Minneapolis Star Tribune, June 29, 2006

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Costello, Toussaint are cooking Big Easy-style


Jon Bream

Elvis Costello turned to fellow Rock and Roll Hall of Famer Allen Toussaint to celebrate Crescent City R&B and to rearrange his own rockers.

Rock's hyper-ambitious Renaissance man Elvis Costello has worked with a potpourri of collaborators in recent years — an opera singer, a string quartet, a middle-of-the-road pop hitmeister, the London Symphony Orchestra and a piano-playing jazz diva.

Think what you will of those disparate adventures, but there's no question that for his new project with New Orleans R&B legend Allen Toussaint, Costello's aim is true.

Costello, 51, and Toussaint, 68, a behind-the-scenes star, have made a critically acclaimed New Orleans-flavored album, The River in Reverse, inspired by Hurricane Katrina. Now they have taken to the road with a smart concept — a merged band, with Costello's usual backup trio combined with five of Toussaint's favorite studio players.

The pairing of the two Rock and Roll Hall of Famers made for an inspired and inspiring evening of cross-generational music Wednesday at O'Shaughnessy Auditorium in St. Paul.

Costello was clearly the star of the show, with his material and aggressive voice dominating, and Toussaint playing his customary role of sideman.

It was too bad that Toussaint didn't get to sing more than six numbers in the 30-plus song set. Still, his tasty-as-gumbo piano lines carried through the loud sound mix like a 2-year-old's scream at day care. And his Professor Longhair tribute was as much a New Orleans marvel as "Yes We Can" was a party treat and "What Do You Want the Girl To Do" was a sweet stroll into the '70s.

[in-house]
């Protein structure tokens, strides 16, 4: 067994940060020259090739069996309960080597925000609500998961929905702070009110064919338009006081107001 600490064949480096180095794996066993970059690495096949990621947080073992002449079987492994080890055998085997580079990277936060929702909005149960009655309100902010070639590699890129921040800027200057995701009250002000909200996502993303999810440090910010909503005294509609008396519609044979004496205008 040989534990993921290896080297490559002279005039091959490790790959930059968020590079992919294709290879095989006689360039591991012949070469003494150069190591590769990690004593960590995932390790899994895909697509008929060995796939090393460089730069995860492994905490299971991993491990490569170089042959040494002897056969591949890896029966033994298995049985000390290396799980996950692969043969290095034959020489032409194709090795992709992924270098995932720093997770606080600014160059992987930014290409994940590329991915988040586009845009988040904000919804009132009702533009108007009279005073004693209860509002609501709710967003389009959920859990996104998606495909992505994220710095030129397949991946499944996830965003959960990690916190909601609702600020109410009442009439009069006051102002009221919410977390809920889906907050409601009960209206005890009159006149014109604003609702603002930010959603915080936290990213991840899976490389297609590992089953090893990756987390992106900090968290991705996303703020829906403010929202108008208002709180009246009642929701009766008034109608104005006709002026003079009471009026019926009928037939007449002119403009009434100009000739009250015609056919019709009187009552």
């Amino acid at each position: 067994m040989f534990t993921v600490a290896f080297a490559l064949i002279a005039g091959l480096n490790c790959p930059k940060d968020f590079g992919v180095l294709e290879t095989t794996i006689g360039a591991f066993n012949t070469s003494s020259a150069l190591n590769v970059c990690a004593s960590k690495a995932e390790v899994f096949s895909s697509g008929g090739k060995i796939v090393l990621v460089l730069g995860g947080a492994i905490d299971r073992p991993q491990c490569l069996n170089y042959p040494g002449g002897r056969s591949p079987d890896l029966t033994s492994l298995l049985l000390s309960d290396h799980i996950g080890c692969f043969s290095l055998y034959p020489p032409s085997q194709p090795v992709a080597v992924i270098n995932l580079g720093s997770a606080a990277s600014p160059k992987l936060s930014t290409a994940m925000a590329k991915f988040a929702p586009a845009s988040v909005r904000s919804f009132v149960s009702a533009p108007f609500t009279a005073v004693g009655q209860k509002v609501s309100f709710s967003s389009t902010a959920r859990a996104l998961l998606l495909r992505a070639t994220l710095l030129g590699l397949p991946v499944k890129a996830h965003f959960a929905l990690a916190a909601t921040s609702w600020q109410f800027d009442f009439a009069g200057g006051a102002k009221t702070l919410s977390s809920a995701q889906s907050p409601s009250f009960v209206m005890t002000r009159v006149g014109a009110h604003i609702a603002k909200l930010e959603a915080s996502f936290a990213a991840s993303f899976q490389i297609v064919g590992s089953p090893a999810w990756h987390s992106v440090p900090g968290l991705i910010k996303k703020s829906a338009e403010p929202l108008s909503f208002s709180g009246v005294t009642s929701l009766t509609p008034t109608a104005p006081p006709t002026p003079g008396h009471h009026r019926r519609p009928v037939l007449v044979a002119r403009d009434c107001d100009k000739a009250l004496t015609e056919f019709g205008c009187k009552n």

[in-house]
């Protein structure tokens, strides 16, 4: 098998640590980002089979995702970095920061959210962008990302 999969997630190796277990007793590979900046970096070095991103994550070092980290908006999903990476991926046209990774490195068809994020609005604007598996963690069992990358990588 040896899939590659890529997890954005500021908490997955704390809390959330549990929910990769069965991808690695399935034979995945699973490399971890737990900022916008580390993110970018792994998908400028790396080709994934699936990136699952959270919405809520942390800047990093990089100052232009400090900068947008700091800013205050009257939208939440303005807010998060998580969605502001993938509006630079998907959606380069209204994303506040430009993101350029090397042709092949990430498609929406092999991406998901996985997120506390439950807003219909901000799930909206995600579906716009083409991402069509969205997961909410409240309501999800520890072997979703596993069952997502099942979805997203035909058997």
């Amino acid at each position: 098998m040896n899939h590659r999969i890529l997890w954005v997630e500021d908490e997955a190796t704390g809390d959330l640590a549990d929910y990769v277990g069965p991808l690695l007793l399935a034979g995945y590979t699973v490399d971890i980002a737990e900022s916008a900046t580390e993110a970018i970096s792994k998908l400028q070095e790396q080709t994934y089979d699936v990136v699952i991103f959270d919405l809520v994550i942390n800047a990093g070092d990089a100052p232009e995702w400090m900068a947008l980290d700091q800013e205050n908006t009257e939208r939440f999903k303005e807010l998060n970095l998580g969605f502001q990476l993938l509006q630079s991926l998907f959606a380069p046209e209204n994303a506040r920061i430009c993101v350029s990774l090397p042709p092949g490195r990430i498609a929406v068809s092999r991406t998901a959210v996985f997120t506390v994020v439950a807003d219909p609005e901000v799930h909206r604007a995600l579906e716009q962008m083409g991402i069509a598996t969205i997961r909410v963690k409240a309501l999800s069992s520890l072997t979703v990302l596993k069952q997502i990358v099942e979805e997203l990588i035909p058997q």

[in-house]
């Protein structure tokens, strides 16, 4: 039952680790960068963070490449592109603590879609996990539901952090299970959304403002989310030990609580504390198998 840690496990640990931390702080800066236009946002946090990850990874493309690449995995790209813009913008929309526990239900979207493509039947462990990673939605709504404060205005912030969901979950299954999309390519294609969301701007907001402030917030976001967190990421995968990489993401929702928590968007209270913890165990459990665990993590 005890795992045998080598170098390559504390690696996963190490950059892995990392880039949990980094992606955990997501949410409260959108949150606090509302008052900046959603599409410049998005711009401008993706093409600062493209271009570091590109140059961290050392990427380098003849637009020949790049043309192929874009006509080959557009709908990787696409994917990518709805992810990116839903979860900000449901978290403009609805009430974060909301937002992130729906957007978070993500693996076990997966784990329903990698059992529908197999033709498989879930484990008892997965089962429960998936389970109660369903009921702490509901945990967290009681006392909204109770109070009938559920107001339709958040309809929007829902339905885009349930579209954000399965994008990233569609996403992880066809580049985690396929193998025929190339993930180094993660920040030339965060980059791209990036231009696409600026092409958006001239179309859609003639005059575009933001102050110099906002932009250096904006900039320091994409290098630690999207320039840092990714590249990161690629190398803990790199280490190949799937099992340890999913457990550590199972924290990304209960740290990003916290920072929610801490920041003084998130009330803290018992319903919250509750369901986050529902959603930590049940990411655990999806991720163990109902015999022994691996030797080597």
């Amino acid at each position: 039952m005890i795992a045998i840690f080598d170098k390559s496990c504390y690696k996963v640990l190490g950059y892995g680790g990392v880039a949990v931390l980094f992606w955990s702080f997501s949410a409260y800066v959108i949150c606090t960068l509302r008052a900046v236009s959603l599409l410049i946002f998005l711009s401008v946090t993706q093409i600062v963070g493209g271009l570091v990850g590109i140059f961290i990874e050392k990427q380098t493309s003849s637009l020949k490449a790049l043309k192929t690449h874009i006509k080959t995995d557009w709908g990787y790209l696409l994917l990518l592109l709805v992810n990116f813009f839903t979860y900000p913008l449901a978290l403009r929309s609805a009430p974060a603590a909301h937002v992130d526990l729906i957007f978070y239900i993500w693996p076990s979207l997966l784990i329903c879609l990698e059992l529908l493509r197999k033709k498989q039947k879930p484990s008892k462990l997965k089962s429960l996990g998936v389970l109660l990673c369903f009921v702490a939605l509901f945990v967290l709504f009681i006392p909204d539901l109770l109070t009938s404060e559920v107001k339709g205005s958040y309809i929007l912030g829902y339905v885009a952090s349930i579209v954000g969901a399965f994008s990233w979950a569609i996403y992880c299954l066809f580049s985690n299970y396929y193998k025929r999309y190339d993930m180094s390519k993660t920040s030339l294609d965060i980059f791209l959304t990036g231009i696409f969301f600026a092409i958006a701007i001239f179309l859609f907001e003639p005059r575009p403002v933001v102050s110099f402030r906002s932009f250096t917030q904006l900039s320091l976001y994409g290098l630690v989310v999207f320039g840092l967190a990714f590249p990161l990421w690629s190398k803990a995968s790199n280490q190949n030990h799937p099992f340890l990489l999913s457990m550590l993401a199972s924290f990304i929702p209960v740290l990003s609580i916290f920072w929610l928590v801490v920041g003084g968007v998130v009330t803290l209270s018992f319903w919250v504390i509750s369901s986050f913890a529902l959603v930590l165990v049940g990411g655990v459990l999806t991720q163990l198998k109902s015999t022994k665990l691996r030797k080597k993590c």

While the songs from their duet album were more dynamic live, perhaps the most interesting aspect of this collaboration was Toussaint's new arrangements of nine old Costello songs. Some were obscure, such as "Poisoned Rose," which became a little bit Patsy Cline, a little bit Charlie Rich and a whole lot of Elvis. "Alison," from Costello's 1977 debut My Aim Is True, was dressed up with flute, horns and Toussaint's soulful B-3 organ. As for other early Elvis favorites, "Pump It Up" was full-band punk, "I Can't Stand Up for Falling Down" was buoyed by James Brown-like horns, and "Clubland" was redecorated with mambo horns and Cuban piano.

But this 2¾-hour concert also showed the tender vocalizing of England's angriest rocker. Probably the best example Wednesday was "The Greatest Love," a sweet and simple R&B love song. More important, though, were Costello's contagious joy and crowd-pleasing soulfulness — on everything from jump blues to R&B ballads — thanks to his new best friend, Toussaint.

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Minneapolis Star Tribune, June 26, 2006


Jon Bream reviews Elvis Costello & The Imposters with Allen Toussaint and The Crescent City Horns, Wednesday, June 28, 2006, The O'Shaughnessy, Saint Paul, MN.


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